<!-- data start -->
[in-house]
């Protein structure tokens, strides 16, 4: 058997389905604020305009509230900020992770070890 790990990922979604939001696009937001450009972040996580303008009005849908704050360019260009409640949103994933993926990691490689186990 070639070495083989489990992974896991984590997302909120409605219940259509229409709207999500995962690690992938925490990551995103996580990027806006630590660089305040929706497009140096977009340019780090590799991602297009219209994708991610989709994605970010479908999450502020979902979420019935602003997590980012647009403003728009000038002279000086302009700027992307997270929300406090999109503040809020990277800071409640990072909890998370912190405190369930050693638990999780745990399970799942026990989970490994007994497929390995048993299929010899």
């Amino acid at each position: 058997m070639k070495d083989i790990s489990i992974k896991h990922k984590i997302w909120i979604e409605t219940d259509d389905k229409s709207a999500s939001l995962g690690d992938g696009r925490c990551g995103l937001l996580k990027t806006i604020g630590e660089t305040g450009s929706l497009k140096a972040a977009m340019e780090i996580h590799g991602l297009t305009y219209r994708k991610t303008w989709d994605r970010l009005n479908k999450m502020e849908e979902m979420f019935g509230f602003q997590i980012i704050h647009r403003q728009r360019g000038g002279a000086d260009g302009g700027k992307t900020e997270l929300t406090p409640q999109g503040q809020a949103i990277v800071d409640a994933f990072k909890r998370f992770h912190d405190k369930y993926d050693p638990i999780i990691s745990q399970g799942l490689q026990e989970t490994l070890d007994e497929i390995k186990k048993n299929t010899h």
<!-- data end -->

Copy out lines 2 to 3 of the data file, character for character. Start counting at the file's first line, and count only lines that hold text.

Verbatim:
């Protein structure tokens, strides 16, 4: 058997389905604020305009509230900020992770070890 790990990922979604939001696009937001450009972040996580303008009005849908704050360019260009409640949103994933993926990691490689186990 070639070495083989489990992974896991984590997302909120409605219940259509229409709207999500995962690690992938925490990551995103996580990027806006630590660089305040929706497009140096977009340019780090590799991602297009219209994708991610989709994605970010479908999450502020979902979420019935602003997590980012647009403003728009000038002279000086302009700027992307997270929300406090999109503040809020990277800071409640990072909890998370912190405190369930050693638990999780745990399970799942026990989970490994007994497929390995048993299929010899």
């Amino acid at each position: 058997m070639k070495d083989i790990s489990i992974k896991h990922k984590i997302w909120i979604e409605t219940d259509d389905k229409s709207a999500s939001l995962g690690d992938g696009r925490c990551g995103l937001l996580k990027t806006i604020g630590e660089t305040g450009s929706l497009k140096a972040a977009m340019e780090i996580h590799g991602l297009t305009y219209r994708k991610t303008w989709d994605r970010l009005n479908k999450m502020e849908e979902m979420f019935g509230f602003q997590i980012i704050h647009r403003q728009r360019g000038g002279a000086d260009g302009g700027k992307t900020e997270l929300t406090p409640q999109g503040q809020a949103i990277v800071d409640a994933f990072k909890r998370f992770h912190d405190k369930y993926d050693p638990i999780i990691s745990q399970g799942l490689q026990e989970t490994l070890d007994e497929i390995k186990k048993n299929t010899h």